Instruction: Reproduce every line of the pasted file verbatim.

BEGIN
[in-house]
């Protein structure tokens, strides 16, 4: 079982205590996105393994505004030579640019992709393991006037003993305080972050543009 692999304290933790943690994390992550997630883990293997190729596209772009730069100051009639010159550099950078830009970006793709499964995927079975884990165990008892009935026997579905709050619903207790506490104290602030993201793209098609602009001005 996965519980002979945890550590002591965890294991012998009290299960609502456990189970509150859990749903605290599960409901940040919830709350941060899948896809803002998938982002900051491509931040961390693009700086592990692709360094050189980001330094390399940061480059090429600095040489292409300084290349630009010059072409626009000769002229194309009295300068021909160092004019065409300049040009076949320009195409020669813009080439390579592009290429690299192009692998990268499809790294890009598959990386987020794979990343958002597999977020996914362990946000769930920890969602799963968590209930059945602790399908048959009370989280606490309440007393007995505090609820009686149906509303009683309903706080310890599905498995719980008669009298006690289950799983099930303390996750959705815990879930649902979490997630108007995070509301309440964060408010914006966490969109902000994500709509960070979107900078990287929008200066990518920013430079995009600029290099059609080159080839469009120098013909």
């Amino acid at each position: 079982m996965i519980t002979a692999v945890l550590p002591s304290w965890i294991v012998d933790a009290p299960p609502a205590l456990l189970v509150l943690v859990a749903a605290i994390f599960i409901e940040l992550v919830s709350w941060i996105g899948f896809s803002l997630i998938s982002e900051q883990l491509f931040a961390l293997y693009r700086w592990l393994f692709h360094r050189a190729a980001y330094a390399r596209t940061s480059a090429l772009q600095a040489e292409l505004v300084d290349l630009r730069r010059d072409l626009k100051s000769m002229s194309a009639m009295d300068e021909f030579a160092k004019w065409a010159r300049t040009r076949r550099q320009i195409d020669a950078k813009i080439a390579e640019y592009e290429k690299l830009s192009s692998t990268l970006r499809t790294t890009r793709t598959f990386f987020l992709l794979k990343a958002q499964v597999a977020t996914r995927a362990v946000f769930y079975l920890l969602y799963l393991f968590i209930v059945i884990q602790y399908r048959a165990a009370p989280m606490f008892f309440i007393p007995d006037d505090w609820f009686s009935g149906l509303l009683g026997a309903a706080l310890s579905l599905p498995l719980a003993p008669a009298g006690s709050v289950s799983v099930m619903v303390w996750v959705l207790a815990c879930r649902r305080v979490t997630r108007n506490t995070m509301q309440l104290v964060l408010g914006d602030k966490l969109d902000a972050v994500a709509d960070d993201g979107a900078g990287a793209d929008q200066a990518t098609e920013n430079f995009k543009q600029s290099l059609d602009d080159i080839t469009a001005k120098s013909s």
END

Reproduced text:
[in-house]
């Protein structure tokens, strides 16, 4: 079982205590996105393994505004030579640019992709393991006037003993305080972050543009 692999304290933790943690994390992550997630883990293997190729596209772009730069100051009639010159550099950078830009970006793709499964995927079975884990165990008892009935026997579905709050619903207790506490104290602030993201793209098609602009001005 996965519980002979945890550590002591965890294991012998009290299960609502456990189970509150859990749903605290599960409901940040919830709350941060899948896809803002998938982002900051491509931040961390693009700086592990692709360094050189980001330094390399940061480059090429600095040489292409300084290349630009010059072409626009000769002229194309009295300068021909160092004019065409300049040009076949320009195409020669813009080439390579592009290429690299192009692998990268499809790294890009598959990386987020794979990343958002597999977020996914362990946000769930920890969602799963968590209930059945602790399908048959009370989280606490309440007393007995505090609820009686149906509303009683309903706080310890599905498995719980008669009298006690289950799983099930303390996750959705815990879930649902979490997630108007995070509301309440964060408010914006966490969109902000994500709509960070979107900078990287929008200066990518920013430079995009600029290099059609080159080839469009120098013909």
């Amino acid at each position: 079982m996965i519980t002979a692999v945890l550590p002591s304290w965890i294991v012998d933790a009290p299960p609502a205590l456990l189970v509150l943690v859990a749903a605290i994390f599960i409901e940040l992550v919830s709350w941060i996105g899948f896809s803002l997630i998938s982002e900051q883990l491509f931040a961390l293997y693009r700086w592990l393994f692709h360094r050189a190729a980001y330094a390399r596209t940061s480059a090429l772009q600095a040489e292409l505004v300084d290349l630009r730069r010059d072409l626009k100051s000769m002229s194309a009639m009295d300068e021909f030579a160092k004019w065409a010159r300049t040009r076949r550099q320009i195409d020669a950078k813009i080439a390579e640019y592009e290429k690299l830009s192009s692998t990268l970006r499809t790294t890009r793709t598959f990386f987020l992709l794979k990343a958002q499964v597999a977020t996914r995927a362990v946000f769930y079975l920890l969602y799963l393991f968590i209930v059945i884990q602790y399908r048959a165990a009370p989280m606490f008892f309440i007393p007995d006037d505090w609820f009686s009935g149906l509303l009683g026997a309903a706080l310890s579905l599905p498995l719980a003993p008669a009298g006690s709050v289950s799983v099930m619903v303390w996750v959705l207790a815990c879930r649902r305080v979490t997630r108007n506490t995070m509301q309440l104290v964060l408010g914006d602030k966490l969109d902000a972050v994500a709509d960070d993201g979107a900078g990287a793209d929008q200066a990518t098609e920013n430079f995009k543009q600029s290099l059609d602009d080159i080839t469009a001005k120098s013909s």